For a decade, researchers and industry professionals have been warning that the limits of silicon were quickly being approached. According to some, these limits have, effectively, already been reached. The age of the integrated microchip circuit - fabricated out of silicon - may be drawing to a close. But, is there any technology ready to fill the void? Is there any technology that could make circuits smaller or more powerful? They answer to this may very well be 'yes.' Although silicon holds numerous properties that make it a rather ideal conductor of electricity under certain conditions, it lacks one crucial characteristic, which may end-up making carbon the material of the future: The ability to form complex, tubular arrays on the scale of only a few nanometers. The age of the integrated nanochip circuit - made-up of composite carbon nanotubes - may have arrived.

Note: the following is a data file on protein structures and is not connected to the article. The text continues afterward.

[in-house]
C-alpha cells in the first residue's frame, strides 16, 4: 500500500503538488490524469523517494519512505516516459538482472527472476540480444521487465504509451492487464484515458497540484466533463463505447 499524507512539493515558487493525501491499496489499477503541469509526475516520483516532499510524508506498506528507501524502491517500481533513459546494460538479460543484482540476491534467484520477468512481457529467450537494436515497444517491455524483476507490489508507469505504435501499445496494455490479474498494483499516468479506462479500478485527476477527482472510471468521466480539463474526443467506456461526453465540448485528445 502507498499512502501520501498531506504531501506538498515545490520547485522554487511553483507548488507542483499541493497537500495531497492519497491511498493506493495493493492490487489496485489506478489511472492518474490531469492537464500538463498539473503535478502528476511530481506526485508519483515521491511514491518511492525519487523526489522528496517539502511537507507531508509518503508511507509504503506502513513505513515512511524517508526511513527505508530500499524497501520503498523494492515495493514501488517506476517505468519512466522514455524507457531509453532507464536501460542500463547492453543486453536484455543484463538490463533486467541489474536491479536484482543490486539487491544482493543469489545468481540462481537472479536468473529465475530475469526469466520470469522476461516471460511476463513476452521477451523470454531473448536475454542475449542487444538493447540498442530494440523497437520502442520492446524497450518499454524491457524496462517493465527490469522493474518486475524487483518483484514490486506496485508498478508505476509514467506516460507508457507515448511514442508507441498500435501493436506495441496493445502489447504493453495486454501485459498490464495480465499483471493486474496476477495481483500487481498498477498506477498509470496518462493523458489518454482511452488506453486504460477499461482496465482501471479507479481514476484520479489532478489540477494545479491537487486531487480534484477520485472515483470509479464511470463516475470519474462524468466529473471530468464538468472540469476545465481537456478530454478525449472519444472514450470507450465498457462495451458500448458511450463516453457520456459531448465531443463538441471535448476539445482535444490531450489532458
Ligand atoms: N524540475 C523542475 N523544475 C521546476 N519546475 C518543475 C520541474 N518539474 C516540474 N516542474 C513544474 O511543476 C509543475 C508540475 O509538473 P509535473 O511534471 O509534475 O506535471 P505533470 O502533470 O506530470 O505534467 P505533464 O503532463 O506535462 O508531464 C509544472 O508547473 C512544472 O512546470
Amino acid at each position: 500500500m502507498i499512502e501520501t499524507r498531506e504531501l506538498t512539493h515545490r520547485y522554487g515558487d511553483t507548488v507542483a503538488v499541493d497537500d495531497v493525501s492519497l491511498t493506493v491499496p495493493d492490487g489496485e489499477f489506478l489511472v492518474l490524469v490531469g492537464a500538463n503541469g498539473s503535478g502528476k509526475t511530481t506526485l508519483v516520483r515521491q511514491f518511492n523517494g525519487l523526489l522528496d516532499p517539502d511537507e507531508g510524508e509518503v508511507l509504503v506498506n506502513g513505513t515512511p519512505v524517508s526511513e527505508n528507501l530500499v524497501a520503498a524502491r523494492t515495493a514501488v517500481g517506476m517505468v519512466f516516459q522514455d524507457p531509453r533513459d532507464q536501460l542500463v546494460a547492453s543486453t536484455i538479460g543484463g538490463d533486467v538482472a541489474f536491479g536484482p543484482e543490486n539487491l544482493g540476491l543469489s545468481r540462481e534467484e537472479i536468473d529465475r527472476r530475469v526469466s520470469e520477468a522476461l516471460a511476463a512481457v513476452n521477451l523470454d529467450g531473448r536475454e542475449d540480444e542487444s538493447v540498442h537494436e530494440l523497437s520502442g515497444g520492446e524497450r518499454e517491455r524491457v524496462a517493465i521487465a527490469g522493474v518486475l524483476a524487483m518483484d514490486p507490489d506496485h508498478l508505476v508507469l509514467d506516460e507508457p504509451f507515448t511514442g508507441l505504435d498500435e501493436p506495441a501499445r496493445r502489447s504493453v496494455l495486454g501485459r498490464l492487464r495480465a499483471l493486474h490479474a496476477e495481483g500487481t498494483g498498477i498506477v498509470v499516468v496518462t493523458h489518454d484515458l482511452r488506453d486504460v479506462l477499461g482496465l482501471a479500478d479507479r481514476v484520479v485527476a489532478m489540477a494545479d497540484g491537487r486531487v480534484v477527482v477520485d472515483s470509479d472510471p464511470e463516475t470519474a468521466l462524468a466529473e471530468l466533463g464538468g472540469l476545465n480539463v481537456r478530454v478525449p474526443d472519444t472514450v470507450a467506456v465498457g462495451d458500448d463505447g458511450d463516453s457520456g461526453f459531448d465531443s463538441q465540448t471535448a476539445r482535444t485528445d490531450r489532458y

Fuel cells have gained a lot of attention because they provide a potential solution to our addiction to fossil fuels. Energy production from oil, coal and gas is an extremely polluting, not to mention wasteful, process that consists of heat extraction from fuel by burning it, conversion of that heat to mechanical energy, and transformation of that mechanical energy into electrical energy. In contrast, fuel cells are electrochemical devices that convert a fuel's chemical energy directly to electrical energy with high efficiency and without combustion (although fuel cells operate similar to batteries, an important difference is that batteries store energy, while fuel cells can produce electricity continuously as long as fuel and air are supplied). Modern fuel cells have the potential to revolutionize transportation. One of the leading fuel cell technologies developed in particular for transportation applications is the proton exchange membrane fuel cell, also known as polymer electrolyte membrane fuel cells - both resulting in the same acronym PEMFC